When I ask clients to name their strengths, they often point to broad qualities or skill sets, such as, leadership, communication skills, and flexibility. Too often that’s where they stop. The trick to good personal branding, networking, interviewing, and resume writing is to take this kind of strength and project it to the different audiences you interact with. For example, a senior sales professional and an office manager both need good communication skills, but they are different. Sales representatives present, negotiate, and train to sell. Office managers negotiate to buy products and train employees in job skills. They might also lead meetings. Whenever you are promoting yourself as a professional, think about the person or group you are addressing. What do they need to know about you? What is their biggest concern? Give them what they need to know, and they will give you the kind of respect that opens doors.
I was working on a project on Saturday that was especially frustrating. A client needed a targeted cover letter. He did a great job of describing why he was a perfect for a new job at a company where he already worked. I've written this kind of letter before and thought it would be a breeze. So I started writing and got stuck. I was putting words on a page (screen), but they didn't say what I wanted. I'd stop and start again. After half an hour of getting nowhere, I closed the file, shut down the computer, and went home.
The next day I went to work, which I don't like to do on Sunday unless I have to. This time the words rolled and the editing was fast. I hit all the points my client wanted to make, and the letter sounded good. After receiving it, he wrote back that no edits were needed. Sometimes, the best way to deal with writer's block is to just walk away. Delete what you've written and start over. It's hard to throw it all out, but I've found that is often the best way to get around a problem. Start over. Just make sure you're giving yourself enough time to meet your deadline.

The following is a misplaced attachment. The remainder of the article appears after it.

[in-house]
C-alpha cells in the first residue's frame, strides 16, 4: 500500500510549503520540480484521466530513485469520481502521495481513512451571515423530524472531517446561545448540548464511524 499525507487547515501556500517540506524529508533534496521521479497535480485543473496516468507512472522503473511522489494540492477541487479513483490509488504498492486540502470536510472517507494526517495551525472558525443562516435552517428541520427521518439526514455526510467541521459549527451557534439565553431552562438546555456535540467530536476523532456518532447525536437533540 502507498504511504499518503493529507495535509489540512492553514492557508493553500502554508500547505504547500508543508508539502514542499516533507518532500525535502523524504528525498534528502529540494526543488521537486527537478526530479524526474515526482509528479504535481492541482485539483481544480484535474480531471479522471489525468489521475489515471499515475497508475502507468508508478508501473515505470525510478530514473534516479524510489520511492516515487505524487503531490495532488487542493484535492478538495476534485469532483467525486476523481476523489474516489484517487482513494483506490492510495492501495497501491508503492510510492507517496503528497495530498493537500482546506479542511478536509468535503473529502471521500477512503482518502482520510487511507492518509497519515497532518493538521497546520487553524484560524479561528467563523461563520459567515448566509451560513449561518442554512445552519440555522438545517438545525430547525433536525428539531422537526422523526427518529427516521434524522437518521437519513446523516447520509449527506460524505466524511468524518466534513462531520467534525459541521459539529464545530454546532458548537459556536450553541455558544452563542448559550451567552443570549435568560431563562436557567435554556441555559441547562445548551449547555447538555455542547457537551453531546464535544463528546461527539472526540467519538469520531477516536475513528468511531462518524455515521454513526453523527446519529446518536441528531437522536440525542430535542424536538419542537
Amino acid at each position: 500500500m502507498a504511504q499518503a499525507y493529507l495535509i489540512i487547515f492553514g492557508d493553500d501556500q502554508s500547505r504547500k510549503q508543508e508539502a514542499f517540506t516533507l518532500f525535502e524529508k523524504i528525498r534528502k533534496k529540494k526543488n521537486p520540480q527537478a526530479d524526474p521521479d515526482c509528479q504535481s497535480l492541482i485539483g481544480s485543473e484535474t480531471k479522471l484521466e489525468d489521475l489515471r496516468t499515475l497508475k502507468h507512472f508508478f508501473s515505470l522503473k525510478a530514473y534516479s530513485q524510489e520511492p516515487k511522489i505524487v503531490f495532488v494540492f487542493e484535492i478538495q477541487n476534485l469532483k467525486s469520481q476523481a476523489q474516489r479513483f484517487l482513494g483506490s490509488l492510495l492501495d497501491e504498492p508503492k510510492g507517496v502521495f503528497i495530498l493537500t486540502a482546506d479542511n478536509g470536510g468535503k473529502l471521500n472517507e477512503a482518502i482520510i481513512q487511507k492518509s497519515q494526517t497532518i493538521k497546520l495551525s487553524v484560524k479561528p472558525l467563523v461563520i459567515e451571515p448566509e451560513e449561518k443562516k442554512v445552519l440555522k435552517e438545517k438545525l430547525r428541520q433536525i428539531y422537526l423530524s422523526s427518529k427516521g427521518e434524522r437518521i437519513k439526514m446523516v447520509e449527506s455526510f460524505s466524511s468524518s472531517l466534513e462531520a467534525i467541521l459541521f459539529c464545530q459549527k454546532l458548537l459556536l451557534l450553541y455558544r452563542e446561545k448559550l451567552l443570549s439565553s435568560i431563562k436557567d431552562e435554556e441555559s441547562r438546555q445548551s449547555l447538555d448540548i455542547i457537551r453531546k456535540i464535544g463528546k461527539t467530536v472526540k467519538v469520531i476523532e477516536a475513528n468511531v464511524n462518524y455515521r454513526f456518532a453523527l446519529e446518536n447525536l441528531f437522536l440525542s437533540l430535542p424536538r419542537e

One of my favorite blogs Big Think recently featured one of my favorite writers, Daniel Pink, who was talking about how to influence others by asking the right kind of questions. As he did in his book Drive, Pink explores how we can motivate others by appealing to their interests instead to arguing for what is right (what we want). In this video, he models how to ask questions and follow up in a way that encourages self-motivated actions. This is a very interesting model for influencing others, including prospective employers, current bosses, and networking partners. Try to put Pink’s advice into practice the next time you have to influence someone who is reluctant to do what you want.